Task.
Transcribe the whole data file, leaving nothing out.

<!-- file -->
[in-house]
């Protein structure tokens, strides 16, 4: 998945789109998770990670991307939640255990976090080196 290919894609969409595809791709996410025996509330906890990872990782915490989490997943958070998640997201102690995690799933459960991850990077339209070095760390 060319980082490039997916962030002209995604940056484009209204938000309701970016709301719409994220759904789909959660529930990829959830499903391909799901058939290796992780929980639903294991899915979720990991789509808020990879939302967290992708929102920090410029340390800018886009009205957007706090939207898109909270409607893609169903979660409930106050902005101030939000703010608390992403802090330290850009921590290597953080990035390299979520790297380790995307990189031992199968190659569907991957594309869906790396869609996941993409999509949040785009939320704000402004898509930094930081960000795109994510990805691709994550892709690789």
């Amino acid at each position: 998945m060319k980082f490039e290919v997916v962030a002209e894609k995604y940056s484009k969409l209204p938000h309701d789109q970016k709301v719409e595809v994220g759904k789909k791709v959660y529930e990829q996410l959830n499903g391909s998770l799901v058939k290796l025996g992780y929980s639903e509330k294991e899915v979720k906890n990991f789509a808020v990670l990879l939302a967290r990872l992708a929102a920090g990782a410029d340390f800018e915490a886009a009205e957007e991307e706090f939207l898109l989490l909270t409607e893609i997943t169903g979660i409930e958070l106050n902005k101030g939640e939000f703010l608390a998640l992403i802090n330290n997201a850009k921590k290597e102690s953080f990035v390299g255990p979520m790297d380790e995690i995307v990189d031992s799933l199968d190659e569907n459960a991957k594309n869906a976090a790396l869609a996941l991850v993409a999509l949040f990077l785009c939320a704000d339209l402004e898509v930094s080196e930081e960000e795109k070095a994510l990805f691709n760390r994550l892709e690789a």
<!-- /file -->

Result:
[in-house]
């Protein structure tokens, strides 16, 4: 998945789109998770990670991307939640255990976090080196 290919894609969409595809791709996410025996509330906890990872990782915490989490997943958070998640997201102690995690799933459960991850990077339209070095760390 060319980082490039997916962030002209995604940056484009209204938000309701970016709301719409994220759904789909959660529930990829959830499903391909799901058939290796992780929980639903294991899915979720990991789509808020990879939302967290992708929102920090410029340390800018886009009205957007706090939207898109909270409607893609169903979660409930106050902005101030939000703010608390992403802090330290850009921590290597953080990035390299979520790297380790995307990189031992199968190659569907991957594309869906790396869609996941993409999509949040785009939320704000402004898509930094930081960000795109994510990805691709994550892709690789």
């Amino acid at each position: 998945m060319k980082f490039e290919v997916v962030a002209e894609k995604y940056s484009k969409l209204p938000h309701d789109q970016k709301v719409e595809v994220g759904k789909k791709v959660y529930e990829q996410l959830n499903g391909s998770l799901v058939k290796l025996g992780y929980s639903e509330k294991e899915v979720k906890n990991f789509a808020v990670l990879l939302a967290r990872l992708a929102a920090g990782a410029d340390f800018e915490a886009a009205e957007e991307e706090f939207l898109l989490l909270t409607e893609i997943t169903g979660i409930e958070l106050n902005k101030g939640e939000f703010l608390a998640l992403i802090n330290n997201a850009k921590k290597e102690s953080f990035v390299g255990p979520m790297d380790e995690i995307v990189d031992s799933l199968d190659e569907n459960a991957k594309n869906a976090a790396l869609a996941l991850v993409a999509l949040f990077l785009c939320a704000d339209l402004e898509v930094s080196e930081e960000e795109k070095a994510l990805f691709n760390r994550l892709e690789a």